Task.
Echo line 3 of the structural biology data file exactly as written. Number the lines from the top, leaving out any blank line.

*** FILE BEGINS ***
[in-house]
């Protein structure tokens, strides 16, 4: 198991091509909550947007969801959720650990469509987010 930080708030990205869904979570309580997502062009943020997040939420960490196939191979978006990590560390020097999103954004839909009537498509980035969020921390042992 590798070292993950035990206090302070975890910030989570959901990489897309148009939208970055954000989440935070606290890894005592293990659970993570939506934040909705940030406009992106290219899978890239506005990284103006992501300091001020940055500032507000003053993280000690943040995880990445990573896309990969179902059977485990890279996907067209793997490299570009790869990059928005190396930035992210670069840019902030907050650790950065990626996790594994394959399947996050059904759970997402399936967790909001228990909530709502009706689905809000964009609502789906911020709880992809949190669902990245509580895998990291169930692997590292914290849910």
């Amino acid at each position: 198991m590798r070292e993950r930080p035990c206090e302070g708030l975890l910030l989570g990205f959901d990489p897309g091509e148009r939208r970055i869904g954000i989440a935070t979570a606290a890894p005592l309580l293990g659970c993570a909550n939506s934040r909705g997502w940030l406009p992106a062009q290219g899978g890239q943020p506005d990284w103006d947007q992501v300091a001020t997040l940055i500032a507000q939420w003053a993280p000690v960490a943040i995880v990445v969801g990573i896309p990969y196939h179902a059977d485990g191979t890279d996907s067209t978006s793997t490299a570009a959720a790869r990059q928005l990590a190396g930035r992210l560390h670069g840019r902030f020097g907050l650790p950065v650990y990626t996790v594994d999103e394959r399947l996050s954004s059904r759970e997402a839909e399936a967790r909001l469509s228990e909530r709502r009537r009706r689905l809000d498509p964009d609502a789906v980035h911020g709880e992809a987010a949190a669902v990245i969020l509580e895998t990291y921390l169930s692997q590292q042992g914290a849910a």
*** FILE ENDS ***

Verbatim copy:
């Amino acid at each position: 198991m590798r070292e993950r930080p035990c206090e302070g708030l975890l910030l989570g990205f959901d990489p897309g091509e148009r939208r970055i869904g954000i989440a935070t979570a606290a890894p005592l309580l293990g659970c993570a909550n939506s934040r909705g997502w940030l406009p992106a062009q290219g899978g890239q943020p506005d990284w103006d947007q992501v300091a001020t997040l940055i500032a507000q939420w003053a993280p000690v960490a943040i995880v990445v969801g990573i896309p990969y196939h179902a059977d485990g191979t890279d996907s067209t978006s793997t490299a570009a959720a790869r990059q928005l990590a190396g930035r992210l560390h670069g840019r902030f020097g907050l650790p950065v650990y990626t996790v594994d999103e394959r399947l996050s954004s059904r759970e997402a839909e399936a967790r909001l469509s228990e909530r709502r009537r009706r689905l809000d498509p964009d609502a789906v980035h911020g709880e992809a987010a949190a669902v990245i969020l509580e895998t990291y921390l169930s692997q590292q042992g914290a849910a």